tutoring

The app Neevo was designed by two current M&T sophomores, Yassine Elmandjra and Sahil Shah; they spent the past year-and-a-half developing the app. 

Photo: Julio Sosa / The Daily Pennsylvanian

It was November of last year when two Jerome Fisher Management & Technology sophomores first came up with the idea for their app, Neevo, which launched this past Thursday.

“We were in Detkin Lab, 11 p.m., it was snowing and we needed someone to come trace our code,” said Yassine Elmandjra, an Engineering and Wharton sophomore, who recalled working on his Electrical and Systems Engineering assignments with his classmate, Engineering and Wharton sophomore Sahil Shah. “We’re in the engineering quad and we know that there are hundreds of computer science majors, probably one like ten feet away from [us], but there’s no way for [us] to contact him.”

The pair saw the potential demand for an application that would enable students to find a peer with a particular skill set and has worked for the past year and a half to bring their idea to life. Another recent startup that has launched at Penn called Quickhelp addresses a similar demand, but is more narrowly focused on tutoring.

Neevo, however, allows people to solicit a variety of skills that can range from ”‘I need someone to fix my line of java code,’ to ‘I need a graphic designer,’ to ‘I need a photographer,’” Elmandjra said.

Neevo divides skills into general life-skills and course-specific expertise. Users, who can both offer and request skills, can search through profiles of people who possess a desired skill and select the one that meets their timeframe and price-point.

Neevo takes a 10 percent cut of all transactions made through the app, but Elmandjra said that’s only enough to cover server costs. The app’s profit potential, he said, is in datamining for information valuable to universities.

Neither Elmandjra nor Shah had prior experience building an app. They knew some basic computer science, but not enough to build the app — instead, they paid a team of programmers in Morocco to develop Neevo.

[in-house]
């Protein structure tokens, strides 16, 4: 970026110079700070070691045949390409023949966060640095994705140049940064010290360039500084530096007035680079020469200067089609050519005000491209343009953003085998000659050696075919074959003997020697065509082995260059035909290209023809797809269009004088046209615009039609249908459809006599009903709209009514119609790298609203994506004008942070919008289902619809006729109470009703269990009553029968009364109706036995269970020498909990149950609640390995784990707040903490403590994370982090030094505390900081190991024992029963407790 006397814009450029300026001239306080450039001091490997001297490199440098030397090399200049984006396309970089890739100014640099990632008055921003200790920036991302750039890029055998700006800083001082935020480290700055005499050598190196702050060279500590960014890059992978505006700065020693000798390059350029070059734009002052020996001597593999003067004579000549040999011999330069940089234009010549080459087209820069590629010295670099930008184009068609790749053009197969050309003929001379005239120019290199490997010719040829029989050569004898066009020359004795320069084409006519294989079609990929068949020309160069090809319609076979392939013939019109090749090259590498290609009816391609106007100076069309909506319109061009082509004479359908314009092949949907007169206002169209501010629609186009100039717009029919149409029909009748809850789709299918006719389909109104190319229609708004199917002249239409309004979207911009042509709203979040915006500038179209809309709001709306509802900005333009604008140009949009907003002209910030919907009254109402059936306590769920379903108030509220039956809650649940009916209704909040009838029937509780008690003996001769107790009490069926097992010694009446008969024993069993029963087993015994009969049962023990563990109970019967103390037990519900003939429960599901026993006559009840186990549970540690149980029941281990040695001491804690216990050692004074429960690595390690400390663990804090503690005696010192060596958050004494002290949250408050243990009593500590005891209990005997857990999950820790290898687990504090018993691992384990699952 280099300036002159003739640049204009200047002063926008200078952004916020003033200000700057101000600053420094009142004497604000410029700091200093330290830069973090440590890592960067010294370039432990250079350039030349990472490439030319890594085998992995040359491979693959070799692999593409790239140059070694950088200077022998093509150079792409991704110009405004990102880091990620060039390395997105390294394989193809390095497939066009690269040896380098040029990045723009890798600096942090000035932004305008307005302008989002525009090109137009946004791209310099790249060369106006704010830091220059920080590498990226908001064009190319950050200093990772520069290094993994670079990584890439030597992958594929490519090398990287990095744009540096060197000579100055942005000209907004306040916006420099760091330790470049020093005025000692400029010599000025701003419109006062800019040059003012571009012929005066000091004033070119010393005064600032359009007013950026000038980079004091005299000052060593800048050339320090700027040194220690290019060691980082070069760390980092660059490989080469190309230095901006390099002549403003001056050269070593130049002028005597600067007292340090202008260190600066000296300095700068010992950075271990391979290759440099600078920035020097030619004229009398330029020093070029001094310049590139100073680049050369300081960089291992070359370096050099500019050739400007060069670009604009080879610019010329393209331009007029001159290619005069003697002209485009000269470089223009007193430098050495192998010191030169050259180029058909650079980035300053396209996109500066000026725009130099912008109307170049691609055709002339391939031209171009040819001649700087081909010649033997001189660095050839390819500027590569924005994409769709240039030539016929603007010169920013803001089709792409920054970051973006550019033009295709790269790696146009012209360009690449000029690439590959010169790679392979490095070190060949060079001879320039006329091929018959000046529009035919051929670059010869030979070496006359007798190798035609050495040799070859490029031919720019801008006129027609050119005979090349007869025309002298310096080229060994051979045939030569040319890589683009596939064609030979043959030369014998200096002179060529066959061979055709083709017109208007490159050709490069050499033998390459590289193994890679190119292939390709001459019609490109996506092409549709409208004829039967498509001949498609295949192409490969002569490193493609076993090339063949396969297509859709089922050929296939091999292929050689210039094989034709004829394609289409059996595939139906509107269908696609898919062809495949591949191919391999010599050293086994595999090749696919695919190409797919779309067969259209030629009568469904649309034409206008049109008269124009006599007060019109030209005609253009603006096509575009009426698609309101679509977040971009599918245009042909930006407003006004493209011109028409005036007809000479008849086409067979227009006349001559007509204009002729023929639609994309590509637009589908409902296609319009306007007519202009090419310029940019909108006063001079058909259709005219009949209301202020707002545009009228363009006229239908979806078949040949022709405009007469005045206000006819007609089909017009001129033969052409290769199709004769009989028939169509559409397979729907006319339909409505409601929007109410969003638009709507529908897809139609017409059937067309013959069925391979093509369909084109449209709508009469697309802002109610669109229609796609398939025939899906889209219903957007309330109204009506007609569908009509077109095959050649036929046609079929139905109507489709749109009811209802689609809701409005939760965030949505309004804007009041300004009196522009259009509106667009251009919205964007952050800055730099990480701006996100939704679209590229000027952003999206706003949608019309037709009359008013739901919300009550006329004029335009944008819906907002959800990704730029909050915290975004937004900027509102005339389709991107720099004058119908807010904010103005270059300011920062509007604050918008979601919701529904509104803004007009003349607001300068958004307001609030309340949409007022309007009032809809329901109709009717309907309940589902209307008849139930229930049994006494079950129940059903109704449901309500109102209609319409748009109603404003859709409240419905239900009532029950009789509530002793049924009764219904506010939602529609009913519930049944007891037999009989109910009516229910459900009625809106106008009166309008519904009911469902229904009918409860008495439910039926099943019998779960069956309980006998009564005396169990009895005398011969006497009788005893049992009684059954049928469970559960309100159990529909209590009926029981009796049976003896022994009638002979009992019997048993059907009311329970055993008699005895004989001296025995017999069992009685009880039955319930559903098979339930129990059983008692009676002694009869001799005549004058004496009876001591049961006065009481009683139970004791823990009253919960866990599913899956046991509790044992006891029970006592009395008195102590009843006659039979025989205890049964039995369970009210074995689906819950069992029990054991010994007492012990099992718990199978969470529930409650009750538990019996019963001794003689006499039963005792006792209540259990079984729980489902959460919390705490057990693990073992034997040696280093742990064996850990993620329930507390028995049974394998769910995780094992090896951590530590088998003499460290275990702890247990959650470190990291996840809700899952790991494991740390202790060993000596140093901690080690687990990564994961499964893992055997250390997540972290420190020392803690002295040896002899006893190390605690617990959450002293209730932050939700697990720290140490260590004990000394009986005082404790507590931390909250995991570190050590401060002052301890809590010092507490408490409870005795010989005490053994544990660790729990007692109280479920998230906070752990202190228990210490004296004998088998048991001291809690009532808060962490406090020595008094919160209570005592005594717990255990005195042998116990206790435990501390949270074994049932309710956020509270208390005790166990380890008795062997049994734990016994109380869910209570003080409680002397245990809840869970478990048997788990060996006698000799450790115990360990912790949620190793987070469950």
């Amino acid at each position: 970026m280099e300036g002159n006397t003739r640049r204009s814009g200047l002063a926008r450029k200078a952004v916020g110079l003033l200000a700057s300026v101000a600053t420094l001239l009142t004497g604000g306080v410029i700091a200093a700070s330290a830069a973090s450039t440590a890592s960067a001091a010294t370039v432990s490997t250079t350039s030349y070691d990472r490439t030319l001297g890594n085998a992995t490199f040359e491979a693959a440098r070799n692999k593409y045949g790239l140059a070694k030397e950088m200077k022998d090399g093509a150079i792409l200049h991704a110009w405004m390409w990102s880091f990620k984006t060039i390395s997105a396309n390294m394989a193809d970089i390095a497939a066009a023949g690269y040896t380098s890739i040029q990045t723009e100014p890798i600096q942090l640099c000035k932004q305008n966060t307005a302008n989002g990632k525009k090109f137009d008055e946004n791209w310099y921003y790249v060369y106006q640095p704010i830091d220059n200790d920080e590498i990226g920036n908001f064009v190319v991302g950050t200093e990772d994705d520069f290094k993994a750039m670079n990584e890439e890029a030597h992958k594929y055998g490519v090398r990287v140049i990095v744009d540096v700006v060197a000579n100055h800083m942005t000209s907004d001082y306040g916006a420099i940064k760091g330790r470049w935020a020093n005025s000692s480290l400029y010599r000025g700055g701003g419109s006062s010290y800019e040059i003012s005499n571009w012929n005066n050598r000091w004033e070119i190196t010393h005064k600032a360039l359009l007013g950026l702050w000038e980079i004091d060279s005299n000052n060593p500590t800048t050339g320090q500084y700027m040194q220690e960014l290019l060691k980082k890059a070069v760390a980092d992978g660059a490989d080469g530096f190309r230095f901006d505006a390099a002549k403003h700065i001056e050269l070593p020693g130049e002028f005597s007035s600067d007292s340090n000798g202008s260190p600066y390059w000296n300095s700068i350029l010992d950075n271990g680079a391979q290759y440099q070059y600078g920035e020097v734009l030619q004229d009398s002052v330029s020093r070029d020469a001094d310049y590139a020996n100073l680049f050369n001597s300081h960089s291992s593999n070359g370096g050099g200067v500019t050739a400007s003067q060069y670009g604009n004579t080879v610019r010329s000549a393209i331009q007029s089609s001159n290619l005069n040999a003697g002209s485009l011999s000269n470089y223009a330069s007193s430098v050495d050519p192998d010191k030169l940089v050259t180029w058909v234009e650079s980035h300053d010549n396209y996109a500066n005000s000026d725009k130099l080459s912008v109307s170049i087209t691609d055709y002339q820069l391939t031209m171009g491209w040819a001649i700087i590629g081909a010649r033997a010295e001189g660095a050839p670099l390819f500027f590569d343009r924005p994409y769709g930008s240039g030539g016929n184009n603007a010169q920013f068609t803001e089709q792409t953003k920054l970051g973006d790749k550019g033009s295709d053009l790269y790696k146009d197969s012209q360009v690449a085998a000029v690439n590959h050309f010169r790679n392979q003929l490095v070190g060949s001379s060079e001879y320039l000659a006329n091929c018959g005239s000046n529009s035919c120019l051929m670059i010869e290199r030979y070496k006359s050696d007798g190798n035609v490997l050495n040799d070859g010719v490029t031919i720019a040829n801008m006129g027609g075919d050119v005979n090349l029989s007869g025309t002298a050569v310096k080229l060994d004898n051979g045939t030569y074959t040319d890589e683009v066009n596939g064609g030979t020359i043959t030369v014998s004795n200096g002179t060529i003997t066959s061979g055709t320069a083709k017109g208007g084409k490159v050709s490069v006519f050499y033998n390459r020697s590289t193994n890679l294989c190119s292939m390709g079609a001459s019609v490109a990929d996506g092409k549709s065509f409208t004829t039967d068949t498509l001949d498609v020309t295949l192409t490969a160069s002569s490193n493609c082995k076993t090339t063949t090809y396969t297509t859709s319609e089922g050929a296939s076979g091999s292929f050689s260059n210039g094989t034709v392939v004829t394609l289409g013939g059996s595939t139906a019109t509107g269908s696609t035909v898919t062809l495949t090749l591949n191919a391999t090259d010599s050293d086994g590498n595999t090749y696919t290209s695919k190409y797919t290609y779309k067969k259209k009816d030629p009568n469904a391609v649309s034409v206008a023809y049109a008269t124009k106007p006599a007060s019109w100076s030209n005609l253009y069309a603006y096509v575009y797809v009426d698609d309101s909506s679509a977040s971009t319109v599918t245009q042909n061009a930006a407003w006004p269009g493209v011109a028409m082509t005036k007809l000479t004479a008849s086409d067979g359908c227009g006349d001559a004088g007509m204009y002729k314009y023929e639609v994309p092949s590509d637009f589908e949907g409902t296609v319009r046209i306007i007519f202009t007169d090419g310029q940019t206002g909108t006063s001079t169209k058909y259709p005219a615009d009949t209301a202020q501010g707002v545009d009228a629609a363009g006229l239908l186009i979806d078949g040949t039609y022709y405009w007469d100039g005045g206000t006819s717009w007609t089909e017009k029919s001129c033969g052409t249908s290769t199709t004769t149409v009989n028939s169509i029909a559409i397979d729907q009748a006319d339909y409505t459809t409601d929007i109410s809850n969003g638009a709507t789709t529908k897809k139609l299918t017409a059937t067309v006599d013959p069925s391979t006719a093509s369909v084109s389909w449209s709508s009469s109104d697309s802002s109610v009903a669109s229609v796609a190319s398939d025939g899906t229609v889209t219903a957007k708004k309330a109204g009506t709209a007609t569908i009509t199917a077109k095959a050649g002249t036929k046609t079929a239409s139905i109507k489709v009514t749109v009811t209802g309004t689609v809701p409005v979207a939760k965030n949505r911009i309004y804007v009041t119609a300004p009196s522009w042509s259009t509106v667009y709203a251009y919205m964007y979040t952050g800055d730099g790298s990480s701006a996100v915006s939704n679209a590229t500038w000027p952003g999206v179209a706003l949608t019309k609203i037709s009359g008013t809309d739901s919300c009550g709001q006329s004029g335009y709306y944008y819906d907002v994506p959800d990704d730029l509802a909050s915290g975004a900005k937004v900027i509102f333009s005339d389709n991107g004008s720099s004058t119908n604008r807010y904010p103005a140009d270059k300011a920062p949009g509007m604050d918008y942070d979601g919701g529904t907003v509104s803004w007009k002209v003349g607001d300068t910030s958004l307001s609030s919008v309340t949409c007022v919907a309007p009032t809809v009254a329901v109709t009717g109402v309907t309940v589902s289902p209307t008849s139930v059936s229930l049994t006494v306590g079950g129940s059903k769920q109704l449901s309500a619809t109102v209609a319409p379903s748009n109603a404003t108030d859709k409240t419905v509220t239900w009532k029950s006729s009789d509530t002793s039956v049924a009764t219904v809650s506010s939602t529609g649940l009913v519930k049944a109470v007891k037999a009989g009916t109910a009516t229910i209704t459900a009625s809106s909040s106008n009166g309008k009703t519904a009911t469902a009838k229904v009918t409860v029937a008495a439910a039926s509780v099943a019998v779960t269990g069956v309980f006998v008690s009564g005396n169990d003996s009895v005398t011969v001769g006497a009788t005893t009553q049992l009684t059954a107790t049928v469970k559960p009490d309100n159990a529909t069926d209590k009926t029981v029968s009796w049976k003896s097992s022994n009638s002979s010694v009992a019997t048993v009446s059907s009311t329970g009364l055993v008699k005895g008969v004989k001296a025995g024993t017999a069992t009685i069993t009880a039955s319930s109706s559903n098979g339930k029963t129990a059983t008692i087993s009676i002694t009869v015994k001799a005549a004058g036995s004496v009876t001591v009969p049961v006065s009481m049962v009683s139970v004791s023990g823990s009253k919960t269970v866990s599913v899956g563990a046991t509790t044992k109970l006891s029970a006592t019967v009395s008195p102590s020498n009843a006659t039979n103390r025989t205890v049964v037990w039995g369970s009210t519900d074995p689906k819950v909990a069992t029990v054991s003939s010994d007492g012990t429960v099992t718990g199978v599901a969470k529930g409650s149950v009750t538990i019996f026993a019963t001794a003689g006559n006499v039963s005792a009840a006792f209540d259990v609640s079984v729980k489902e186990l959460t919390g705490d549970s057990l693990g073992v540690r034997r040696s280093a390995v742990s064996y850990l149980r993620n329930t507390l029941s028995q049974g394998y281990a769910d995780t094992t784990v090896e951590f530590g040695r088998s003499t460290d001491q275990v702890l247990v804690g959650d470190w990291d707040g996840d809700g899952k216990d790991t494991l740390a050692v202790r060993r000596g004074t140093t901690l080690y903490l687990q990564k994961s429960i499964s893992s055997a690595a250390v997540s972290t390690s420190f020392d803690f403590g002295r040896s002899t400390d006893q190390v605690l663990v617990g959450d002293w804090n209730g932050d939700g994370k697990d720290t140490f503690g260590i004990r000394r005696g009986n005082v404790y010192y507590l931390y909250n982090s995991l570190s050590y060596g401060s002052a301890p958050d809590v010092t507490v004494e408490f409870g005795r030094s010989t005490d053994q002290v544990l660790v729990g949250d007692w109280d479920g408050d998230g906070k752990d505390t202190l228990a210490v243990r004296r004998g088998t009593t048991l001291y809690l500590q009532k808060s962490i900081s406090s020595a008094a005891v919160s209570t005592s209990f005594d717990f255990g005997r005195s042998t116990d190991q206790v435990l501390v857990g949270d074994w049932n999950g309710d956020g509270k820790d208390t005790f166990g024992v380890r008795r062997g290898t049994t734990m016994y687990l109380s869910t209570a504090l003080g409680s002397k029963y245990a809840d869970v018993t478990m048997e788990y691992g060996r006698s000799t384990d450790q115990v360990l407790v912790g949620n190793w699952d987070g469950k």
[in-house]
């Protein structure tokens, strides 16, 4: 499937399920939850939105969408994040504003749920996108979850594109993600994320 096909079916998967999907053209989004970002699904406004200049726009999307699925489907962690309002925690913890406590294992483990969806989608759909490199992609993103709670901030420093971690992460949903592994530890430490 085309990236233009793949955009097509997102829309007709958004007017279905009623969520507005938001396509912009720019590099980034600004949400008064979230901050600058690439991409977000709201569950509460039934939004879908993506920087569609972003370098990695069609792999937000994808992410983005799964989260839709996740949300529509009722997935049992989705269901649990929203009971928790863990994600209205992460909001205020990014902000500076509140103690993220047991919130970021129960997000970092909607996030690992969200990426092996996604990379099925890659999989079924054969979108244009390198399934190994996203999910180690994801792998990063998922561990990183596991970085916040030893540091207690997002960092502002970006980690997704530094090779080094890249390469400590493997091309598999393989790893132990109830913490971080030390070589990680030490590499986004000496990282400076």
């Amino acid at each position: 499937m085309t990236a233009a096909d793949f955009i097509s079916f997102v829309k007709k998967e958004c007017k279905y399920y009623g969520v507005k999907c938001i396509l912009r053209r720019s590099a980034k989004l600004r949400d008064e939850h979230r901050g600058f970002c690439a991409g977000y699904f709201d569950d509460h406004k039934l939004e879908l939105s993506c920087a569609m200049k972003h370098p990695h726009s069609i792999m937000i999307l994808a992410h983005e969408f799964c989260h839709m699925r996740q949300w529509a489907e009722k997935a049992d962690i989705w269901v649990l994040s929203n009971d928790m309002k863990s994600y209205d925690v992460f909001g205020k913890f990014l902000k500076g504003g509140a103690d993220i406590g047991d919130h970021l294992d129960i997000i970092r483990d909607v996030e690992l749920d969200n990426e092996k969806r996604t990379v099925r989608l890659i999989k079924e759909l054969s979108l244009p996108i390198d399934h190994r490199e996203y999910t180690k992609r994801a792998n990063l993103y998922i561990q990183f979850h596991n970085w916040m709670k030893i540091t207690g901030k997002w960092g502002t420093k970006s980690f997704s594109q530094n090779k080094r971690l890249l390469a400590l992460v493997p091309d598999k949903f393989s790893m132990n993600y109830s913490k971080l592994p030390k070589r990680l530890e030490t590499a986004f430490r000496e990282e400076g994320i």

Elmandjra’s father, who runs a private equity fund in Morocco and has experience with tech start-ups, introduced the Penn students to the team of programmers they hired, and served as a vital mentor throughout Neevo’s creation.

“There wouldn’t be an app without him,” Shah said.

One early user of the app was Shah’s roommate, Wharton junior Anmol Bhansali. Bhansali said he likes the app, and has earned money sharing one of his skills — hookah set up — but hasn’t had luck finding help for one of his higher-level classes.

“One thing that I hope will happen is that Penn really buys into it,” Bhansali added. “At the end of the day, it’s a marketplace. You need buy-in from both sides of the platform.”

One of Bhansali’s favorite aspects of Neevo is the Venmo integration. Shah says that last summer, he and Elmandjra secured this feature by reaching out to the PayPal subsidiary Braintree, which helps developers use PayPal services like Venmo in their apps. Shah believes this is a crucial element because students can be hesitant to put their credit card information into new apps.

Although the app is available for download nation-wide on the App Store, Elmandjra and Shah said that at the moment, their concentration is just at Penn. Moving forward, they hope to expand to other universities.

“For people who are interested in any sort of entrepreneurship, I really believe that now, in college, is the time to do it,” Elmandjra said. “The whole idea of dropping out of school, I’m completely against. This is a learning experience, and you have something to fall back in which is a college degree.”

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